This morning the California Supreme Court issued a ruling upholding a law that disbands the state's nearly 400 redevelopment agencies.
The ruling upholds the constitutionality of AB 1X 26, the budget bill that eliminates redevelopment agencies while striking down AB 1X 27, the bill that would have allowed redevelopment agencies to continue operating as long as their host jurisdictions paid remittance fees to the state. The bills were designed to reap an estimated $1.6 billion in funds that lawmakers said were necessary to help offset the state's budget deficit.
The ruling, which was unanimous except for Chief Justice Tani Cantil-Sakauye's dissent regarding the AB 1X 27 decision, fulfills what many in the redevelopment community considered their "worst nightmare." Laywers who represented the California Redevelopment Association had tried to argue that the two bills were "inseverable," but the court rejected this argument.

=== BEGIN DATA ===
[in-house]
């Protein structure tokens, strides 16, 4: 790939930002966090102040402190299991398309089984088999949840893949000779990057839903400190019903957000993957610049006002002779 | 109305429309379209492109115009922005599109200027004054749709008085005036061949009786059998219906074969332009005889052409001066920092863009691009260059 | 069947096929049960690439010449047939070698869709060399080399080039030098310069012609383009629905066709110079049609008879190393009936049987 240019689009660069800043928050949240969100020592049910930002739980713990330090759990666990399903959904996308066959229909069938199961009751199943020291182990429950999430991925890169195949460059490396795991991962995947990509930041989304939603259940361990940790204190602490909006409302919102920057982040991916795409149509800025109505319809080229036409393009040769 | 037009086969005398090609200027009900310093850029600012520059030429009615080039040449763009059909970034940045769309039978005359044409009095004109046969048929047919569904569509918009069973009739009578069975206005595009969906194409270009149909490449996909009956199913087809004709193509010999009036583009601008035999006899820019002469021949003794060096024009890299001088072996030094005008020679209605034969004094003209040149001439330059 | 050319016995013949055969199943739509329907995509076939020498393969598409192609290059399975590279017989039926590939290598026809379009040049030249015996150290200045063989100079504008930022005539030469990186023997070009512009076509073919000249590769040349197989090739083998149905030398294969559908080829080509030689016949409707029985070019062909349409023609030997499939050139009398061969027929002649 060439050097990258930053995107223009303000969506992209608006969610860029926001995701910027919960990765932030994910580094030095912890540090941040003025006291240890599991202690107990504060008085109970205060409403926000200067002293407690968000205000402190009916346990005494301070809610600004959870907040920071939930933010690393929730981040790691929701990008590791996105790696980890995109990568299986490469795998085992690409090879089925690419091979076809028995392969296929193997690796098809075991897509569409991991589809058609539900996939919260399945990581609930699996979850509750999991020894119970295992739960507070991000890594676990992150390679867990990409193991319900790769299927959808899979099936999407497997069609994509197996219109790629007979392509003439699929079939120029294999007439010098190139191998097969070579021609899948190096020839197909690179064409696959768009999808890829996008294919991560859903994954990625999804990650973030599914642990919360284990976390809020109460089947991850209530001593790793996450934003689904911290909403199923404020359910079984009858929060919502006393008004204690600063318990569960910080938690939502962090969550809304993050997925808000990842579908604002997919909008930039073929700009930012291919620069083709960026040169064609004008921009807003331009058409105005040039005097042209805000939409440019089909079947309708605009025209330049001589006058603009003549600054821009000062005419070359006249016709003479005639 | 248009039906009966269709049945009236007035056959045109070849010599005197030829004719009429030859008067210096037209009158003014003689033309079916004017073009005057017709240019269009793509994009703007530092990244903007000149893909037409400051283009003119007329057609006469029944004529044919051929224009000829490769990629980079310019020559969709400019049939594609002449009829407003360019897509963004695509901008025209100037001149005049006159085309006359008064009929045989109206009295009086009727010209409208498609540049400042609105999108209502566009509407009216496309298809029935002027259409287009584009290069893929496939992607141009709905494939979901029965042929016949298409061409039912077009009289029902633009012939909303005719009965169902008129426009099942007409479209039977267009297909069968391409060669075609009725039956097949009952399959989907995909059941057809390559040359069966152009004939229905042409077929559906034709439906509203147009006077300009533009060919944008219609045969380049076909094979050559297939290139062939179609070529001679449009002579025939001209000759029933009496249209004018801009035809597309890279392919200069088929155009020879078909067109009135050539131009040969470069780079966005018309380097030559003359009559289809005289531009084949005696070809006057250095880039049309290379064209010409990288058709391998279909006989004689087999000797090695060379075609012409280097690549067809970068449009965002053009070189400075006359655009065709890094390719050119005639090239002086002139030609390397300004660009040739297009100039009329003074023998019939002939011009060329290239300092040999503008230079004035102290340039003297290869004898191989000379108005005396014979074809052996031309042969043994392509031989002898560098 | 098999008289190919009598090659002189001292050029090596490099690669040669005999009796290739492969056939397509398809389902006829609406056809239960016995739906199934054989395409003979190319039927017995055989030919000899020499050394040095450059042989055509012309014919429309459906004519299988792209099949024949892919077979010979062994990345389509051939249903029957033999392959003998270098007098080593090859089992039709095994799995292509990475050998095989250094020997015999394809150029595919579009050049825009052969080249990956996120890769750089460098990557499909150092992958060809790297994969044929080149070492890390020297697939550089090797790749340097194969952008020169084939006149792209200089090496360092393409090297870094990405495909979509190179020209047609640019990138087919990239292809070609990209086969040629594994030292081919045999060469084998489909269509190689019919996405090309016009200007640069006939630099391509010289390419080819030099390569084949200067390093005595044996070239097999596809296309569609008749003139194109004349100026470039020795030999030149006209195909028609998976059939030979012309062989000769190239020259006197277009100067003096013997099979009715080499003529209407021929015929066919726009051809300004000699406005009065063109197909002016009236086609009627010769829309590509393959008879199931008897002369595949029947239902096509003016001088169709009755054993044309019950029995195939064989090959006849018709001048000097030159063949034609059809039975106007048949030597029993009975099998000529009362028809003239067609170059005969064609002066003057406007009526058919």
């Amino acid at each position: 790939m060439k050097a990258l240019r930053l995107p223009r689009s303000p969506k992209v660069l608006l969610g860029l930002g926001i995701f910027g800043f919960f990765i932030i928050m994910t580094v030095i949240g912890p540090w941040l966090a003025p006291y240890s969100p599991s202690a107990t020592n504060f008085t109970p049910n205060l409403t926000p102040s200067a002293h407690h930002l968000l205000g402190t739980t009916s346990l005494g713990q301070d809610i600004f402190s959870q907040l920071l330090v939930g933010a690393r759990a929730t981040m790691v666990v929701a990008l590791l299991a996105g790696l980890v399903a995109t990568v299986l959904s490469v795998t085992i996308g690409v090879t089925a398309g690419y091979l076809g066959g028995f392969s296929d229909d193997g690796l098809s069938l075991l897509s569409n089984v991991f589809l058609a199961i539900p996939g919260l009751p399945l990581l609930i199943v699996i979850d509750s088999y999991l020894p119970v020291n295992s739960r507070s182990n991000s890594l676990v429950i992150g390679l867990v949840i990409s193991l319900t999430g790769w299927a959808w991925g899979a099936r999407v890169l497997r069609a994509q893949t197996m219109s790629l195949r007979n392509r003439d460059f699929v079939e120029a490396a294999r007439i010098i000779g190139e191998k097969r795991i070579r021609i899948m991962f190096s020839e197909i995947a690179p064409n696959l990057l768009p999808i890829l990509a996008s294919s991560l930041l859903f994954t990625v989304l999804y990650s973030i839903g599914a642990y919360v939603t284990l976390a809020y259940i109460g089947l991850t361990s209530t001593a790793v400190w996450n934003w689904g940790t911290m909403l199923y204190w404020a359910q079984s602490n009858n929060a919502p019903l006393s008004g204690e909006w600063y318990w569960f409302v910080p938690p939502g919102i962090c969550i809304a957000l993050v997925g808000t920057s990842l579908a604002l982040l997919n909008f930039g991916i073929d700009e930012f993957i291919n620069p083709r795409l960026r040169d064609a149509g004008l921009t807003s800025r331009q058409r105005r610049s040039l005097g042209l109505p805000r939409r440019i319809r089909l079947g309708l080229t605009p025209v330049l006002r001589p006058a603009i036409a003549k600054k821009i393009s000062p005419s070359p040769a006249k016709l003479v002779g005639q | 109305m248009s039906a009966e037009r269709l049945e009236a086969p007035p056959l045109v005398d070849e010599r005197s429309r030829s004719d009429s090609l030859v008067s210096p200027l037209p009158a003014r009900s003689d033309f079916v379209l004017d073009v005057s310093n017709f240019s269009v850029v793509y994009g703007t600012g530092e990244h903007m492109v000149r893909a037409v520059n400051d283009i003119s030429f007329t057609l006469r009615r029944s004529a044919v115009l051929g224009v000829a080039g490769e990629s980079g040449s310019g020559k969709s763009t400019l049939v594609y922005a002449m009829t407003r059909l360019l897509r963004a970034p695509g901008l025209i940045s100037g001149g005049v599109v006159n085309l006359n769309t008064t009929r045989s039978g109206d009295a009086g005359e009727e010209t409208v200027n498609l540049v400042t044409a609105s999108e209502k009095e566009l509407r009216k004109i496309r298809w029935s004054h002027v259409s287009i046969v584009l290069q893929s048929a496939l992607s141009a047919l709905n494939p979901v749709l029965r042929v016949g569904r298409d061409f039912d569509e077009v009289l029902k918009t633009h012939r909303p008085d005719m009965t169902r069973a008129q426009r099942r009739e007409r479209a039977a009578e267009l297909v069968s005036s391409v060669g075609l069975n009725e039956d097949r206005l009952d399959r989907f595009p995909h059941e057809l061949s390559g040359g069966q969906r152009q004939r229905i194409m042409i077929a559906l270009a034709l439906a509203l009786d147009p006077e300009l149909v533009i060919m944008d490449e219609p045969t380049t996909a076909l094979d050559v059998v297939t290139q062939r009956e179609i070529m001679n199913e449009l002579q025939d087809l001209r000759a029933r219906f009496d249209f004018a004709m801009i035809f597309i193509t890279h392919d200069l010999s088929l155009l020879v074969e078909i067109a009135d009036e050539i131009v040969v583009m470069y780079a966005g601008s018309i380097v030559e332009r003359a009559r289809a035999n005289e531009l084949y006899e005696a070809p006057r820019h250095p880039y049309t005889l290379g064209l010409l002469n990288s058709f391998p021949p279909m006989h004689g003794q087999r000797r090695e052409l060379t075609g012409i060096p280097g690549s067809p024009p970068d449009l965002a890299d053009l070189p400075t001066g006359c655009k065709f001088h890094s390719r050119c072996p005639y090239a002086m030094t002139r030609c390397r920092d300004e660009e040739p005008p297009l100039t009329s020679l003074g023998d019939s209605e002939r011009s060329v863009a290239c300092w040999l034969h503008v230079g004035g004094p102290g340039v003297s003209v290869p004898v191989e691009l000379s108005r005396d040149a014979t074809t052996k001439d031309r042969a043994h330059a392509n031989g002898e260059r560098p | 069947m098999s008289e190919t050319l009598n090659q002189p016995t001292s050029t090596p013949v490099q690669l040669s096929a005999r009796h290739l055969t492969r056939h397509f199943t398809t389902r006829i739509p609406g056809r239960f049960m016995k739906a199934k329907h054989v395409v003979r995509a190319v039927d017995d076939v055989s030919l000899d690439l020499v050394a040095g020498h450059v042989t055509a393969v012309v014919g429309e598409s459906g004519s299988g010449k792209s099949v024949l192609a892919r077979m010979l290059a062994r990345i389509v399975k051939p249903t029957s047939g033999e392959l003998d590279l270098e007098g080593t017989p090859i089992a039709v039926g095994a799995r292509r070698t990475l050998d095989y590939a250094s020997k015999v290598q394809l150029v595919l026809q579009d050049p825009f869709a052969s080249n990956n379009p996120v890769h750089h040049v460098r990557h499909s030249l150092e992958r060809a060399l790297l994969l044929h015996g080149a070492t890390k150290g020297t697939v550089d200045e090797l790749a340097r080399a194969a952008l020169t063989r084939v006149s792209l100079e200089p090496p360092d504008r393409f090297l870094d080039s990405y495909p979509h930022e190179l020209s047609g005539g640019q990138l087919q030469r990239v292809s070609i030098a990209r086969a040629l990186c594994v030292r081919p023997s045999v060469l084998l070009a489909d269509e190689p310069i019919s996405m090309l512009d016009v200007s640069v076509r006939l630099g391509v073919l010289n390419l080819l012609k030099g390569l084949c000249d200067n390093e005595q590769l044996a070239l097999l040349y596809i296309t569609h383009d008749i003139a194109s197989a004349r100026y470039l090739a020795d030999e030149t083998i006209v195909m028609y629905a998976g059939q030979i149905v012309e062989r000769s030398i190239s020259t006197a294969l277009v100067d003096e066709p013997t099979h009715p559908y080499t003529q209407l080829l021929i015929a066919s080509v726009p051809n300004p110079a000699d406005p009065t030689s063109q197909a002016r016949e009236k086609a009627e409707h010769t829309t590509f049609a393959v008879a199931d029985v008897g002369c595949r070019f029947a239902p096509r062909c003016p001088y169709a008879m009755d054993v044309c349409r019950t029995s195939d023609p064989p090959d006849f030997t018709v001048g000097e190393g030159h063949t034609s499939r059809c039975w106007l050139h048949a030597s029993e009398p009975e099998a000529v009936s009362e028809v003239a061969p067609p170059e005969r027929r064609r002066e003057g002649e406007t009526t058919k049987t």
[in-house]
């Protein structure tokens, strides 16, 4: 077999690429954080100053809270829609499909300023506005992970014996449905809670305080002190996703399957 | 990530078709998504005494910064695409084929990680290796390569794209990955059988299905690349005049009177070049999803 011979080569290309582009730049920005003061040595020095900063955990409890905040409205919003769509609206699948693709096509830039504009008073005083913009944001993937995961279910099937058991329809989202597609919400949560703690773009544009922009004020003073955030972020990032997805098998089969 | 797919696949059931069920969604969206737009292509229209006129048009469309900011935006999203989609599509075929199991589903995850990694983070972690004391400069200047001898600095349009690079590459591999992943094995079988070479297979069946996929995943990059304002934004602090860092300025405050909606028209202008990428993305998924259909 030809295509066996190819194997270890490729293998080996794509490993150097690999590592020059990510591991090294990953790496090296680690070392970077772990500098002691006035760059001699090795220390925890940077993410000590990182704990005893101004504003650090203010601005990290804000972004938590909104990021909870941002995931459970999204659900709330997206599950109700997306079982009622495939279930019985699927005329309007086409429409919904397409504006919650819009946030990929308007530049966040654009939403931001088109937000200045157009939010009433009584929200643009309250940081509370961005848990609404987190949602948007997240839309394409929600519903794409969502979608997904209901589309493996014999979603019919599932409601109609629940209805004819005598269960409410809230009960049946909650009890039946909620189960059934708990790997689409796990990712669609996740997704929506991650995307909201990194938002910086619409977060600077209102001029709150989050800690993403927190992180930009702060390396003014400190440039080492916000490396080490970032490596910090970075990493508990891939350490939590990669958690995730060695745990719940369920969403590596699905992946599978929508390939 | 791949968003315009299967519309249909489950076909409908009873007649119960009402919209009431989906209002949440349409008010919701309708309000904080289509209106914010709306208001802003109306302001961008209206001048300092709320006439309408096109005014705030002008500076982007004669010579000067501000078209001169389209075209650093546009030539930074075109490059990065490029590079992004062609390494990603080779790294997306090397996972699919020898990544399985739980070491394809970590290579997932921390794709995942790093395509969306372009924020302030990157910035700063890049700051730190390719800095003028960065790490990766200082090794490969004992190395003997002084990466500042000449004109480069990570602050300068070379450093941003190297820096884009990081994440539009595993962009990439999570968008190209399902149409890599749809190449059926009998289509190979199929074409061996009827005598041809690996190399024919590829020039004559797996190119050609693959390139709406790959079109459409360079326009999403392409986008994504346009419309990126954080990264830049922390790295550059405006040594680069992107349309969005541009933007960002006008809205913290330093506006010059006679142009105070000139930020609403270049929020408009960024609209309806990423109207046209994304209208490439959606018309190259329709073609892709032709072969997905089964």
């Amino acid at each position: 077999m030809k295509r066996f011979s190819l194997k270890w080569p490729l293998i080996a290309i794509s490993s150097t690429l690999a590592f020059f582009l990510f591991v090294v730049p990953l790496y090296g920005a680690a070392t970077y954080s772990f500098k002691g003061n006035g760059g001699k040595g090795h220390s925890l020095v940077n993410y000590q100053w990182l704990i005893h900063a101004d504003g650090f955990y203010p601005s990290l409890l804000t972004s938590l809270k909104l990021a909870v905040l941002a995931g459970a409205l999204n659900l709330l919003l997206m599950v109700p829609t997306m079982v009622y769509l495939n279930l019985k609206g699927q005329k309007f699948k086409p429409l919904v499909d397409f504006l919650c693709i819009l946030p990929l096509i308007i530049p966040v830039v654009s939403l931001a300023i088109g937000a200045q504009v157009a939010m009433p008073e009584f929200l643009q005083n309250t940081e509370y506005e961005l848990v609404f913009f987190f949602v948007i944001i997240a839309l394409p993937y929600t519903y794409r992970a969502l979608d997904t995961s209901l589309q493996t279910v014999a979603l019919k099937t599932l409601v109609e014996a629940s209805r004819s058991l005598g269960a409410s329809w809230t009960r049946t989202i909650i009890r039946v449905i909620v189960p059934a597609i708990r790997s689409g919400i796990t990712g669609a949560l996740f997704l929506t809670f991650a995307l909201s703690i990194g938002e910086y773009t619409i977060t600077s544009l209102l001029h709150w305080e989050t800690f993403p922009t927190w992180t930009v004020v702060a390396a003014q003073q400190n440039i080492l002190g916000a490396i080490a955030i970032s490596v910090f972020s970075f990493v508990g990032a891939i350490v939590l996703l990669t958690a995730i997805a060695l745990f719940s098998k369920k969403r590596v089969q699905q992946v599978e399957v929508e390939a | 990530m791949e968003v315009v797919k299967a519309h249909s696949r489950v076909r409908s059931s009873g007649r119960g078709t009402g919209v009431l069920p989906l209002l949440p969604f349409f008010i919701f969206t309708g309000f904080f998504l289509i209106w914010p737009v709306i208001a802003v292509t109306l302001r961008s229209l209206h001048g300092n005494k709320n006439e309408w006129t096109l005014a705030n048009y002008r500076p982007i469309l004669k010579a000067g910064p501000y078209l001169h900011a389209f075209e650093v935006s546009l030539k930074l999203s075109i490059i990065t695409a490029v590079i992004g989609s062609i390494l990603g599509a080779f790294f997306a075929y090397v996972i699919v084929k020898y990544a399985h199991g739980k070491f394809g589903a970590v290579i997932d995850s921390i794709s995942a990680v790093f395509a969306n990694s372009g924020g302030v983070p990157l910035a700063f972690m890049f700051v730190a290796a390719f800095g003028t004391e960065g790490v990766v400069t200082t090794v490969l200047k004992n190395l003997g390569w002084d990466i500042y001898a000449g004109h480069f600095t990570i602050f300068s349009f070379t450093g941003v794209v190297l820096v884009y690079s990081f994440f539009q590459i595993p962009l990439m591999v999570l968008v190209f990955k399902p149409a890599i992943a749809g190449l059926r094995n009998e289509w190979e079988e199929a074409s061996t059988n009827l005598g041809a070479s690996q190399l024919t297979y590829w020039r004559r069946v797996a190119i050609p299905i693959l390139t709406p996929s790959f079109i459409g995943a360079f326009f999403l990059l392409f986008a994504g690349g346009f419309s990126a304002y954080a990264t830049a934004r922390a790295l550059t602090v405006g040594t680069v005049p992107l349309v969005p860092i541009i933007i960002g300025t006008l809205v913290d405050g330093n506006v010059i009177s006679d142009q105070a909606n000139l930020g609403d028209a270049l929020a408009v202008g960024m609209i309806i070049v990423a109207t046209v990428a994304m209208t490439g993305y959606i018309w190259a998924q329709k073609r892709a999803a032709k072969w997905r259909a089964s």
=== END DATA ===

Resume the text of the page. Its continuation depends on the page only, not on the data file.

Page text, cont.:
Gov. Jerry Brown hailed the ruling's effect on the state budget but did not comment on redevelopemnt itself. In a statement, Brown said, "Today's ruling by the California Supreme Court validates a key component of the state budget and guarantees more than a billion dollars of ongoing funding for schools and public safety."
The California Redevelopment Association and other supporters of redevelopment are expected to lobby for legislation that would reinstate redevelopment.
Updates to follow on cp-dr.com.